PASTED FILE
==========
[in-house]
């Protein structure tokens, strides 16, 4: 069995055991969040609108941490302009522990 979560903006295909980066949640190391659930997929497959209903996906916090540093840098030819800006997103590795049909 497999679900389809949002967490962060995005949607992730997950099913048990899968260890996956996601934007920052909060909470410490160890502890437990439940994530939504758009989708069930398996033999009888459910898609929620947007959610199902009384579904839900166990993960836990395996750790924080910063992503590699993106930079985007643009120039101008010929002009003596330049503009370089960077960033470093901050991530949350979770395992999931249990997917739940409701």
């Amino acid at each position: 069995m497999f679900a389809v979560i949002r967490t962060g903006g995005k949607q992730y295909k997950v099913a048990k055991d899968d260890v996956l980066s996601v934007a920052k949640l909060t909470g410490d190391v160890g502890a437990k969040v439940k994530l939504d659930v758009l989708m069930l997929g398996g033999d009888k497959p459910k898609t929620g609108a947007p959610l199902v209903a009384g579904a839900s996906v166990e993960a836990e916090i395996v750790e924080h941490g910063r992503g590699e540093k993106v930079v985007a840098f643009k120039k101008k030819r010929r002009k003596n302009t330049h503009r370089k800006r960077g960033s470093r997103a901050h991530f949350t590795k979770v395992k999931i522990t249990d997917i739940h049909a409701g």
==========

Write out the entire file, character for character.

[in-house]
């Protein structure tokens, strides 16, 4: 069995055991969040609108941490302009522990 979560903006295909980066949640190391659930997929497959209903996906916090540093840098030819800006997103590795049909 497999679900389809949002967490962060995005949607992730997950099913048990899968260890996956996601934007920052909060909470410490160890502890437990439940994530939504758009989708069930398996033999009888459910898609929620947007959610199902009384579904839900166990993960836990395996750790924080910063992503590699993106930079985007643009120039101008010929002009003596330049503009370089960077960033470093901050991530949350979770395992999931249990997917739940409701």
């Amino acid at each position: 069995m497999f679900a389809v979560i949002r967490t962060g903006g995005k949607q992730y295909k997950v099913a048990k055991d899968d260890v996956l980066s996601v934007a920052k949640l909060t909470g410490d190391v160890g502890a437990k969040v439940k994530l939504d659930v758009l989708m069930l997929g398996g033999d009888k497959p459910k898609t929620g609108a947007p959610l199902v209903a009384g579904a839900s996906v166990e993960a836990e916090i395996v750790e924080h941490g910063r992503g590699e540093k993106v930079v985007a840098f643009k120039k101008k030819r010929r002009k003596n302009t330049h503009r370089k800006r960077g960033s470093r997103a901050h991530f949350t590795k979770v395992k999931i522990t249990d997917i739940h049909a409701g």